lds50peer_reviewed
links
openurl$$Topenurl_article
openurlfulltext$$Topenurlfull_article
backlink$$Uhttp://dx.doi.org/10.1007/BF03404436$$EView_full_text_in_Springer_(Subscribers_only)
search
creatorcontrib
0Griffith, Lauren, E.
1Sohel, Nazmul, S.
2Walker, Kathryn, S.
3Jiang, Ying, S.
4Mao, Yang, S.
5Hopkins, Doug, S.
6Raina, Parminder, S.
titleConsumer Products and Fall-related Injuries in Seniors
subject
0Injuries
1consumer product safety
2falls
3elderly
4aging
general
010.1007/BF03404436
1English
2Springer Science & Business Media B.V.
3SpringerLink
sourceidspringer_jour
recordidspringer_jour10.1007/BF03404436
issn
01920-7476
119207476
20008-4263
300084263
rsrctypearticle
creationdate2012
addtitle
0Canadian Journal of Public Health
1A Publication of The Canadian Public Health Association
2Can J Public Health
searchscopespringer_journals_complete
scopespringer_journals_complete
lsr30VSR-Enriched:[pqid, galeid, description, pages]
sort
titleConsumer Products and Fall-related Injuries in Seniors
authorGriffith, Lauren ; Sohel, Nazmul ; Walker, Kathryn ; Jiang, Ying ; Mao, Yang ; Hopkins, Doug ; Raina, Parminder
creationdate20120900
facets
frbrgroupid8772770176740559198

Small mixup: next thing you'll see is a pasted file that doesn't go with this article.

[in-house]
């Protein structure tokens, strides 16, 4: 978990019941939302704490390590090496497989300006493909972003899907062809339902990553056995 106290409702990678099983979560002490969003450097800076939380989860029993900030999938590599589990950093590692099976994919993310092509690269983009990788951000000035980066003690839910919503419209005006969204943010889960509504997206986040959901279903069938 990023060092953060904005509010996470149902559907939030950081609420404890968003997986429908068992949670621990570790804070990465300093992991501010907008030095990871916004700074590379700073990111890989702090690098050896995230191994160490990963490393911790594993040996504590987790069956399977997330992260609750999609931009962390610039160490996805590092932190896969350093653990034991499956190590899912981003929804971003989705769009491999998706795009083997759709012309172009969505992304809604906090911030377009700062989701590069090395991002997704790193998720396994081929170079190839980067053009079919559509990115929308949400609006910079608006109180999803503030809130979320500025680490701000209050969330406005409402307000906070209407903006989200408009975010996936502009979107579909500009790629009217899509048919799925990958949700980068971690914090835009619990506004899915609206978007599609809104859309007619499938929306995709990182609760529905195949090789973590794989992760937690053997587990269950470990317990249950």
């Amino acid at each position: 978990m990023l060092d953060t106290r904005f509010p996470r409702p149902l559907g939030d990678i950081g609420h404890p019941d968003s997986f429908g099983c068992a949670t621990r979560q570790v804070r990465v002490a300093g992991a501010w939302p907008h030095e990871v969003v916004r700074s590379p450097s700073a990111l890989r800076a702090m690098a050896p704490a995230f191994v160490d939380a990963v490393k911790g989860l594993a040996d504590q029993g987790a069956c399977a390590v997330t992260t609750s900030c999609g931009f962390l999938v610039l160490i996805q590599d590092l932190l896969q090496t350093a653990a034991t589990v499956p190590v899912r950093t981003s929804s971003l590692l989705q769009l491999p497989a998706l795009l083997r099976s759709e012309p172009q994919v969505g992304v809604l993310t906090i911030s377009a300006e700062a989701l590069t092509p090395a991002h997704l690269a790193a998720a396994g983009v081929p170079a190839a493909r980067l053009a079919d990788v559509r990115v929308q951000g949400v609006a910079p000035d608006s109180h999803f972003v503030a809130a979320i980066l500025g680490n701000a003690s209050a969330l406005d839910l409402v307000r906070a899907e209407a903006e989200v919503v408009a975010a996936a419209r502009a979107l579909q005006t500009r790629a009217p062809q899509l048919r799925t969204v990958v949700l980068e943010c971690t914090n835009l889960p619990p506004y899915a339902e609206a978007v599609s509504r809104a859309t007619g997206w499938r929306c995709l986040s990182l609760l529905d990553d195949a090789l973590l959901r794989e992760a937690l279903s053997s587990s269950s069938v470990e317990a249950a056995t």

frbrtype5
newrecords20181219
languageeng
creationdate2012
topic
0Injuries
1Consumer Product Safety
2Falls
3Elderly
4Aging
collectionSpringerLink
prefilterarticles
rsrctypearticles
creatorcontrib
0Griffith, Lauren
1Sohel, Nazmul
2Walker, Kathryn
3Jiang, Ying
4Mao, Yang
5Hopkins, Doug
6Raina, Parminder
jtitleCanadian Journal Of Public Health
toplevelpeer_reviewed
delivery
delcategoryRemote Search Resource
fulltextfulltext
addata
aulast
0Griffith
1Sohel
2Walker
3Jiang
4Mao
5Hopkins
6Raina
aufirst
0Lauren
1E.
2Nazmul
3Kathryn
4Ying
5Yang
6Doug
7Parminder
8S.
au
0Griffith, Lauren
1Sohel, Nazmul
2Walker, Kathryn
3Jiang, Ying
4Mao, Yang
5Hopkins, Doug
6Raina, Parminder
atitleConsumer Products and Fall-related Injuries in Seniors
jtitleCanadian Journal of Public Health
stitleCan J Public Health
addtitleA Publication of The Canadian Public Health Association
risdate201209
volume103
issue5
spagee332
epagee337
issn0008-4263
eissn1920-7476
genrearticle
ristypeJOUR
copCham
pubSpringer International Publishing
doi10.1007/BF03404436
pagese332-e337
date2012-09